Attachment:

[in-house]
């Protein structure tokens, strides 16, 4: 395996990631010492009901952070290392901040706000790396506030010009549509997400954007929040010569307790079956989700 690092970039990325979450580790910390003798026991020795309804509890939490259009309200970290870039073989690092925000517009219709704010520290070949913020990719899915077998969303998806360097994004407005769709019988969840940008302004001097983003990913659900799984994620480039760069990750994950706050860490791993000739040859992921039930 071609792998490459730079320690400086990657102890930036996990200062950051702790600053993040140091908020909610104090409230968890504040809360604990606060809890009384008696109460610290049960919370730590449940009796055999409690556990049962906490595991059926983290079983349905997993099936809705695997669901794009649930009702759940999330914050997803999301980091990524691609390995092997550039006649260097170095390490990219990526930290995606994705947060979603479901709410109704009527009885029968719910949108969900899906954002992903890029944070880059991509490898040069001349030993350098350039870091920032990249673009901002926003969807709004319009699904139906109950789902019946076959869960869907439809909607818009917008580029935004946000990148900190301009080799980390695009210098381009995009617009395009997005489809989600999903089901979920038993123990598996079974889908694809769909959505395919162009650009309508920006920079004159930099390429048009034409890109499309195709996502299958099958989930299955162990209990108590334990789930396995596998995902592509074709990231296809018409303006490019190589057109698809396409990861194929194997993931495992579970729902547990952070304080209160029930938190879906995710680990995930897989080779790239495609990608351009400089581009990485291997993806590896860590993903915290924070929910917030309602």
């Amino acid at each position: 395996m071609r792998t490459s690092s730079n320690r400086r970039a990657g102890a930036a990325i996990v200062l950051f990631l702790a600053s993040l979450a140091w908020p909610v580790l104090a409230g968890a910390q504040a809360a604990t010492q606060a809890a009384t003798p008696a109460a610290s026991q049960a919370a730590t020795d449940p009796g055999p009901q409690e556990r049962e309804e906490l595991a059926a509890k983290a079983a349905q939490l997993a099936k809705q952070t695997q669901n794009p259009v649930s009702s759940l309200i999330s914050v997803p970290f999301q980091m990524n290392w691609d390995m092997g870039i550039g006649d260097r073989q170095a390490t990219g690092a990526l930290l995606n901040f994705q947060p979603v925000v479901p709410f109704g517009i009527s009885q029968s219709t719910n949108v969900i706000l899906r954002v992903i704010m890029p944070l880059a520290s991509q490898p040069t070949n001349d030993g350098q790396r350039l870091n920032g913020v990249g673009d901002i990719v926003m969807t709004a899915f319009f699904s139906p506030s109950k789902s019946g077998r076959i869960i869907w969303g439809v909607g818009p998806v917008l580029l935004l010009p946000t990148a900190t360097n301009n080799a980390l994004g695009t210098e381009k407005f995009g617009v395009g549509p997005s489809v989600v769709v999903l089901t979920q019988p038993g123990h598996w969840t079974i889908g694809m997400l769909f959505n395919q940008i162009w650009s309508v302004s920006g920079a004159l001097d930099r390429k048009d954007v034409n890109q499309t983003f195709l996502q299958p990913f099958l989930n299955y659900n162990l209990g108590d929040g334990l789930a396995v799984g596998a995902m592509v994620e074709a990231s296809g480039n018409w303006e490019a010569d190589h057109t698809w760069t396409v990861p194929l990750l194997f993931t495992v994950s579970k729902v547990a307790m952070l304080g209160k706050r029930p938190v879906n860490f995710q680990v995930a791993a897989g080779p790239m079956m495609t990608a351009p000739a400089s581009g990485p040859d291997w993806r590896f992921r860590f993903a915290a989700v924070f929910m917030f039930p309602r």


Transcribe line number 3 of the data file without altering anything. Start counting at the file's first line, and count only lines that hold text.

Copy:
């Amino acid at each position: 395996m071609r792998t490459s690092s730079n320690r400086r970039a990657g102890a930036a990325i996990v200062l950051f990631l702790a600053s993040l979450a140091w908020p909610v580790l104090a409230g968890a910390q504040a809360a604990t010492q606060a809890a009384t003798p008696a109460a610290s026991q049960a919370a730590t020795d449940p009796g055999p009901q409690e556990r049962e309804e906490l595991a059926a509890k983290a079983a349905q939490l997993a099936k809705q952070t695997q669901n794009p259009v649930s009702s759940l309200i999330s914050v997803p970290f999301q980091m990524n290392w691609d390995m092997g870039i550039g006649d260097r073989q170095a390490t990219g690092a990526l930290l995606n901040f994705q947060p979603v925000v479901p709410f109704g517009i009527s009885q029968s219709t719910n949108v969900i706000l899906r954002v992903i704010m890029p944070l880059a520290s991509q490898p040069t070949n001349d030993g350098q790396r350039l870091n920032g913020v990249g673009d901002i990719v926003m969807t709004a899915f319009f699904s139906p506030s109950k789902s019946g077998r076959i869960i869907w969303g439809v909607g818009p998806v917008l580029l935004l010009p946000t990148a900190t360097n301009n080799a980390l994004g695009t210098e381009k407005f995009g617009v395009g549509p997005s489809v989600v769709v999903l089901t979920q019988p038993g123990h598996w969840t079974i889908g694809m997400l769909f959505n395919q940008i162009w650009s309508v302004s920006g920079a004159l001097d930099r390429k048009d954007v034409n890109q499309t983003f195709l996502q299958p990913f099958l989930n299955y659900n162990l209990g108590d929040g334990l789930a396995v799984g596998a995902m592509v994620e074709a990231s296809g480039n018409w303006e490019a010569d190589h057109t698809w760069t396409v990861p194929l990750l194997f993931t495992v994950s579970k729902v547990a307790m952070l304080g209160k706050r029930p938190v879906n860490f995710q680990v995930a791993a897989g080779p790239m079956m495609t990608a351009p000739a400089s581009g990485p040859d291997w993806r590896f992921r860590f993903a915290a989700v924070f929910m917030f039930p309602r």